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tim55bear tim55bear is offline
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02-25-2012, 11:51 AM

Fried chicken and watermelon have long been seen as a negative stereotyped foods...it isn't like they were trying to brand Chunky Monkey to anyone. B & J were trying to participate in the zeitgeist of the moment, like they always do. It doesn't seem to me that fortune cookies are similar to fried chicken and watermelon.
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LethalFang LethalFang is offline
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02-25-2012, 03:09 PM

Quote:
Originally Posted by tim55bear View Post
Fried chicken and watermelon have long been seen as a negative stereotyped foods...it isn't like they were trying to brand Chunky Monkey to anyone. B & J were trying to participate in the zeitgeist of the moment, like they always do. It doesn't seem to me that fortune cookies are similar to fried chicken and watermelon.
^This.

Fortune cookie is a recent marketing tool by Chinese restaurants in the United States.
It was never intended as a negative stereotype so please don't make it this way.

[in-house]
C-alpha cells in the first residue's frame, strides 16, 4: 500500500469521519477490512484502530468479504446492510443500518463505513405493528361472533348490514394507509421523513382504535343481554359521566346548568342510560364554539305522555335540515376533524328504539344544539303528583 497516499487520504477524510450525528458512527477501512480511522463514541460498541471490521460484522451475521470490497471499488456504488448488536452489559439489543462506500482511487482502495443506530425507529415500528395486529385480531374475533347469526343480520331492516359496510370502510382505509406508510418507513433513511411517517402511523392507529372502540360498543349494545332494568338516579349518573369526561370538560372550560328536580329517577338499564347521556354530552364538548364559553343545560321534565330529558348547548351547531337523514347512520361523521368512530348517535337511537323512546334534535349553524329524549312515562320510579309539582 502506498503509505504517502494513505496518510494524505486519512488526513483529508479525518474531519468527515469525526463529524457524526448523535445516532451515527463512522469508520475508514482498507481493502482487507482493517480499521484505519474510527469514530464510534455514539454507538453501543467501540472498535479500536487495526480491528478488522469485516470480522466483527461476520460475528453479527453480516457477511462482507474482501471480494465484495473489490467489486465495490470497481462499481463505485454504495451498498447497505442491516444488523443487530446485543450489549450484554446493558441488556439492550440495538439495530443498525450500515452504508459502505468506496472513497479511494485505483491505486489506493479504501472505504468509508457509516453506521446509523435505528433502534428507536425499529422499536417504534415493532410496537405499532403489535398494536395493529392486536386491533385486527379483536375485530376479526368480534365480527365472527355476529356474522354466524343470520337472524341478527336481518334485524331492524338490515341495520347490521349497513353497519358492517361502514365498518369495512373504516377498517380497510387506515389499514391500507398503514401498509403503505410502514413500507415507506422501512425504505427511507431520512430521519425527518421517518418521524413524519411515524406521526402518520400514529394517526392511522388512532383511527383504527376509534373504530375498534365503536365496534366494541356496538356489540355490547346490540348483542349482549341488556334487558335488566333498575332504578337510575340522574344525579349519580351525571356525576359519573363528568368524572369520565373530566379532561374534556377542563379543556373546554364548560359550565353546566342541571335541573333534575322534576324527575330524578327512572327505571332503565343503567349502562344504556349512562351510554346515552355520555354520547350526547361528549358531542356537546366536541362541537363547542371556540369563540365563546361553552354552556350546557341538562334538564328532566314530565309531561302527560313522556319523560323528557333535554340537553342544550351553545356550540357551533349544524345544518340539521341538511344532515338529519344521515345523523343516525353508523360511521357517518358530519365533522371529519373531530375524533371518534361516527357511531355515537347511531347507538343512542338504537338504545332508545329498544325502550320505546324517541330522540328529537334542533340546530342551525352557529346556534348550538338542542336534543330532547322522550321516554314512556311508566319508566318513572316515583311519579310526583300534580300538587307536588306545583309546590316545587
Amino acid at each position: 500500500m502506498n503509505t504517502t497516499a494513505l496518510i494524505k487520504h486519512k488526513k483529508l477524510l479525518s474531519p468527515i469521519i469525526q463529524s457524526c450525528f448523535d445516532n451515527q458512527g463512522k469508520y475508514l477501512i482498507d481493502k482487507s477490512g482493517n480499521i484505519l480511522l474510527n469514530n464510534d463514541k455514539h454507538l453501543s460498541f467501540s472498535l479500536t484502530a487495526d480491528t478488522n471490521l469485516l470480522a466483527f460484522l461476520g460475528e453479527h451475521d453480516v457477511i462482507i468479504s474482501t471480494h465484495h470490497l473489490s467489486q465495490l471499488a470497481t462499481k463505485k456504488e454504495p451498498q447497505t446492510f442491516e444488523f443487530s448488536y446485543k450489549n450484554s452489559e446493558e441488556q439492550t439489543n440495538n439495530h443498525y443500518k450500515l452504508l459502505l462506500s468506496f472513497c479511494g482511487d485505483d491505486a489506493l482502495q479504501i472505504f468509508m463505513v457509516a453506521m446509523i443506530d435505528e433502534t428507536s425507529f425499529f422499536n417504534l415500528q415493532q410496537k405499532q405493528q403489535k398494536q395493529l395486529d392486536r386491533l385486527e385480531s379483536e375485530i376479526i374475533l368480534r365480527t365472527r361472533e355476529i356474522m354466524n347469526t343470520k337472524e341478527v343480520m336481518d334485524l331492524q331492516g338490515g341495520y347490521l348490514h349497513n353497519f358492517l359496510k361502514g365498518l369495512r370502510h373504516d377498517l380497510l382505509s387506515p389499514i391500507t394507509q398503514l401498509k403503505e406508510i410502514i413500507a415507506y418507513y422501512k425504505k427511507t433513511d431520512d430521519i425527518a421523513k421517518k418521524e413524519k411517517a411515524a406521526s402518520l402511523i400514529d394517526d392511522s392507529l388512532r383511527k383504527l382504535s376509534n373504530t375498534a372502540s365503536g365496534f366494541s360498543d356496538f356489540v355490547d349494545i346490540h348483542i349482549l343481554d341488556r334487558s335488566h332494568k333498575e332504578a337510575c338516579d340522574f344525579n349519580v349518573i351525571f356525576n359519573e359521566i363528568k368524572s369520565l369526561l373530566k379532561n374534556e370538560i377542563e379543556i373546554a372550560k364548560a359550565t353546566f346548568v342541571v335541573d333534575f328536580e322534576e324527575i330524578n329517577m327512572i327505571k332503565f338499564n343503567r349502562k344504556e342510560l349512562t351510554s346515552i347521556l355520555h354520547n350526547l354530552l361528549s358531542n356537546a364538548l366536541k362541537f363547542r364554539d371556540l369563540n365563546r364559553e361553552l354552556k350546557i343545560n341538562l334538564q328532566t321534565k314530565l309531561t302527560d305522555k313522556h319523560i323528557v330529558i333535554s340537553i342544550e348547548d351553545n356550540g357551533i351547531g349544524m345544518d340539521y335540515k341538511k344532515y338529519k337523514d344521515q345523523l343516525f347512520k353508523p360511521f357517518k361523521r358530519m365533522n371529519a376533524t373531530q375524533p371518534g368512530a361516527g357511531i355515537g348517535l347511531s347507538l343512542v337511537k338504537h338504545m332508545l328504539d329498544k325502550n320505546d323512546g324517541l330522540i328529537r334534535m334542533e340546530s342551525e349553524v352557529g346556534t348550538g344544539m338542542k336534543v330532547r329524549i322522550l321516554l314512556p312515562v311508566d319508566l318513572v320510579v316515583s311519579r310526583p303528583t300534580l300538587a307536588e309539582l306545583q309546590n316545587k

Just because one out of a 1000 Chinese are offended by this benign marketing ploy, he shouldn't take the fun out for everyone else.
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cyrusthebear cyrusthebear is offline
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02-25-2012, 05:19 PM

I find it racist. You're using stereotype to brand a product.

Fortune cookies, furthermore, aren't Chinese. They were born in America. But so was Lin, so it kind of makes sense lol.
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sycasey sycasey is offline
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02-25-2012, 09:35 PM

Quote:
Originally Posted by tim55bear View Post
Fried chicken and watermelon have long been seen as a negative stereotyped foods...
Wait, how are those foods, in and of themselves, any worse stereotypes than a fortune cookie?
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ShajMaster12 ShajMaster12 is offline
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02-25-2012, 09:55 PM

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Originally Posted by sycasey View Post
Wait, how are those foods, in and of themselves, any worse stereotypes than a fortune cookie?